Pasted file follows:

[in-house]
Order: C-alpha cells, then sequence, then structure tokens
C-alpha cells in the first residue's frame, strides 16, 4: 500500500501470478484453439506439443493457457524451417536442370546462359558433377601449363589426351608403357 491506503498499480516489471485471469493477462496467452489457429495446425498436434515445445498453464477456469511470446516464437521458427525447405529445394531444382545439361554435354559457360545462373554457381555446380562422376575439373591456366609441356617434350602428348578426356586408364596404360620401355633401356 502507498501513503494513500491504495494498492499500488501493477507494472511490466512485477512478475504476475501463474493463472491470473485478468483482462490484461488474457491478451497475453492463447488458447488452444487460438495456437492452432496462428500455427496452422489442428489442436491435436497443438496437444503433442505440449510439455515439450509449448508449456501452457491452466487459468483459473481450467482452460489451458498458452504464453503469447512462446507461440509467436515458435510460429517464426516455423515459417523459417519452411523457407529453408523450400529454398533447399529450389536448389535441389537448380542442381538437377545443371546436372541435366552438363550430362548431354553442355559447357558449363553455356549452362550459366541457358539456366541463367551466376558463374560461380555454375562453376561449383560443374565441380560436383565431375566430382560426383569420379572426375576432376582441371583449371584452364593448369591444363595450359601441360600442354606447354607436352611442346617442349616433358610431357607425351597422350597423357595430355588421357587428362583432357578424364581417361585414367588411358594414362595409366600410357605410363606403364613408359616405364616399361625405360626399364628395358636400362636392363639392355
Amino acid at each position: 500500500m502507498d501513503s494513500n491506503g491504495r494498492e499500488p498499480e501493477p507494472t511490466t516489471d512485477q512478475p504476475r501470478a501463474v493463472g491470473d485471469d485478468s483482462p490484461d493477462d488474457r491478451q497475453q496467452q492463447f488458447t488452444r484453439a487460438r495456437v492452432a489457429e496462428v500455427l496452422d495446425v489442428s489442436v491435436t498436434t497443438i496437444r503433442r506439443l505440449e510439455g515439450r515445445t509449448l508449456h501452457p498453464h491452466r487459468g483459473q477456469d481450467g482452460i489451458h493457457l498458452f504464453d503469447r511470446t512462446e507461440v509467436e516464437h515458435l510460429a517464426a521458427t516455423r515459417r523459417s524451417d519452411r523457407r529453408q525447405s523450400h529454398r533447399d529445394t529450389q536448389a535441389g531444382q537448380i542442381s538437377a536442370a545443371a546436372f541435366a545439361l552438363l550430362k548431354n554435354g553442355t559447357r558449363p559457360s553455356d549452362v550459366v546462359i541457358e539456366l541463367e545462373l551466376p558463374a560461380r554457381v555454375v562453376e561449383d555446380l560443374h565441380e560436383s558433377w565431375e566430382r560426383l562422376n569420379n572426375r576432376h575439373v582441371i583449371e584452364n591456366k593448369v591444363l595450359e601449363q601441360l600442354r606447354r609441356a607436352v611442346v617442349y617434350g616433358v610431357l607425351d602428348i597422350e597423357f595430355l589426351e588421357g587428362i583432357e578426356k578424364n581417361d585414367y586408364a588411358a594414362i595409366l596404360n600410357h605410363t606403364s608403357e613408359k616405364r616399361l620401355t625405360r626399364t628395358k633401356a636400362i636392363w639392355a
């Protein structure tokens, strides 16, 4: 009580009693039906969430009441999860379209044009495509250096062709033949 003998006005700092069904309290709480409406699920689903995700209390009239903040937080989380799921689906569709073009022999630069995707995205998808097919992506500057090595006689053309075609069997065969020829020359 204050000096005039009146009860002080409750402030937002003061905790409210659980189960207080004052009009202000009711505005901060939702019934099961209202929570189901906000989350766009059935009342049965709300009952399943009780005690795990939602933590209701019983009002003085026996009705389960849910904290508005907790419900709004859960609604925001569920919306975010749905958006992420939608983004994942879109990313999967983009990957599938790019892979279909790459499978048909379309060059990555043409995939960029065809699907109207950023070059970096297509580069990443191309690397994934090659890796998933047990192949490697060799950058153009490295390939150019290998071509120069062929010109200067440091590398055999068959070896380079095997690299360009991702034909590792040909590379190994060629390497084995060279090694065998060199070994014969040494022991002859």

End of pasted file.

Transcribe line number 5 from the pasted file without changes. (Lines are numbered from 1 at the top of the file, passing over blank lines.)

């Protein structure tokens, strides 16, 4: 009580009693039906969430009441999860379209044009495509250096062709033949 003998006005700092069904309290709480409406699920689903995700209390009239903040937080989380799921689906569709073009022999630069995707995205998808097919992506500057090595006689053309075609069997065969020829020359 204050000096005039009146009860002080409750402030937002003061905790409210659980189960207080004052009009202000009711505005901060939702019934099961209202929570189901906000989350766009059935009342049965709300009952399943009780005690795990939602933590209701019983009002003085026996009705389960849910904290508005907790419900709004859960609604925001569920919306975010749905958006992420939608983004994942879109990313999967983009990957599938790019892979279909790459499978048909379309060059990555043409995939960029065809699907109207950023070059970096297509580069990443191309690397994934090659890796998933047990192949490697060799950058153009490295390939150019290998071509120069062929010109200067440091590398055999068959070896380079095997690299360009991702034909590792040909590379190994060629390497084995060279090694065998060199070994014969040494022991002859």